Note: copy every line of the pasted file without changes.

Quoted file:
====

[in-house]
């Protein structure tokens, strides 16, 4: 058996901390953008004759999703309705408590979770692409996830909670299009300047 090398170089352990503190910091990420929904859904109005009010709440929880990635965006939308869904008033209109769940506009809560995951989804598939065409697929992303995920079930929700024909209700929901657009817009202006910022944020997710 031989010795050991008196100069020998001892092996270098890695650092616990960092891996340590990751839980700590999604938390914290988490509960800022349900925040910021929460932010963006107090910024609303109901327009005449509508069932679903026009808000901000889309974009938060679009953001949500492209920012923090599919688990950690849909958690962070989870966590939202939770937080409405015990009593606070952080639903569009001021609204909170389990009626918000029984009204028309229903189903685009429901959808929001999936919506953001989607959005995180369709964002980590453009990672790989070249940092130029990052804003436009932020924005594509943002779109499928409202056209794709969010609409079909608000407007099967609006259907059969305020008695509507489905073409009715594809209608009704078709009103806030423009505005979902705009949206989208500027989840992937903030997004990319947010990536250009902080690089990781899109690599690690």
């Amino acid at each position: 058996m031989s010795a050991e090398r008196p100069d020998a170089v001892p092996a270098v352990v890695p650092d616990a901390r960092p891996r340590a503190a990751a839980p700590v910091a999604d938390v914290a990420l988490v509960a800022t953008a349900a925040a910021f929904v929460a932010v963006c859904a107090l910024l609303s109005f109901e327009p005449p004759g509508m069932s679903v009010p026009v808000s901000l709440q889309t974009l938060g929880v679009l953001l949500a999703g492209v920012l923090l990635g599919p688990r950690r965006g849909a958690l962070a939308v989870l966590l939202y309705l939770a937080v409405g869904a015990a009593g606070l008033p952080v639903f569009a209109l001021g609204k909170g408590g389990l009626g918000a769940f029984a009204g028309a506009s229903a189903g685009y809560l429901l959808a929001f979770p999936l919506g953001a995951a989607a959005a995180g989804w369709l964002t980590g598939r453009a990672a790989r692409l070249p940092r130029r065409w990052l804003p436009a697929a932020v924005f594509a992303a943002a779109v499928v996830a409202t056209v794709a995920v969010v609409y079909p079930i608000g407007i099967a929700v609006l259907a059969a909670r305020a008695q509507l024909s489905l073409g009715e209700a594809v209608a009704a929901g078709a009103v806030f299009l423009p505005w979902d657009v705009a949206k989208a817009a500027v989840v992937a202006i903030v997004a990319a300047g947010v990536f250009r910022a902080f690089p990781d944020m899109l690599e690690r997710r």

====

[in-house]
């Protein structure tokens, strides 16, 4: 058996901390953008004759999703309705408590979770692409996830909670299009300047 090398170089352990503190910091990420929904859904109005009010709440929880990635965006939308869904008033209109769940506009809560995951989804598939065409697929992303995920079930929700024909209700929901657009817009202006910022944020997710 031989010795050991008196100069020998001892092996270098890695650092616990960092891996340590990751839980700590999604938390914290988490509960800022349900925040910021929460932010963006107090910024609303109901327009005449509508069932679903026009808000901000889309974009938060679009953001949500492209920012923090599919688990950690849909958690962070989870966590939202939770937080409405015990009593606070952080639903569009001021609204909170389990009626918000029984009204028309229903189903685009429901959808929001999936919506953001989607959005995180369709964002980590453009990672790989070249940092130029990052804003436009932020924005594509943002779109499928409202056209794709969010609409079909608000407007099967609006259907059969305020008695509507489905073409009715594809209608009704078709009103806030423009505005979902705009949206989208500027989840992937903030997004990319947010990536250009902080690089990781899109690599690690």
């Amino acid at each position: 058996m031989s010795a050991e090398r008196p100069d020998a170089v001892p092996a270098v352990v890695p650092d616990a901390r960092p891996r340590a503190a990751a839980p700590v910091a999604d938390v914290a990420l988490v509960a800022t953008a349900a925040a910021f929904v929460a932010v963006c859904a107090l910024l609303s109005f109901e327009p005449p004759g509508m069932s679903v009010p026009v808000s901000l709440q889309t974009l938060g929880v679009l953001l949500a999703g492209v920012l923090l990635g599919p688990r950690r965006g849909a958690l962070a939308v989870l966590l939202y309705l939770a937080v409405g869904a015990a009593g606070l008033p952080v639903f569009a209109l001021g609204k909170g408590g389990l009626g918000a769940f029984a009204g028309a506009s229903a189903g685009y809560l429901l959808a929001f979770p999936l919506g953001a995951a989607a959005a995180g989804w369709l964002t980590g598939r453009a990672a790989r692409l070249p940092r130029r065409w990052l804003p436009a697929a932020v924005f594509a992303a943002a779109v499928v996830a409202t056209v794709a995920v969010v609409y079909p079930i608000g407007i099967a929700v609006l259907a059969a909670r305020a008695q509507l024909s489905l073409g009715e209700a594809v209608a009704a929901g078709a009103v806030f299009l423009p505005w979902d657009v705009a949206k989208a817009a500027v989840v992937a202006i903030v997004a990319a300047g947010v990536f250009r910022a902080f690089p990781d944020m899109l690599e690690r997710r």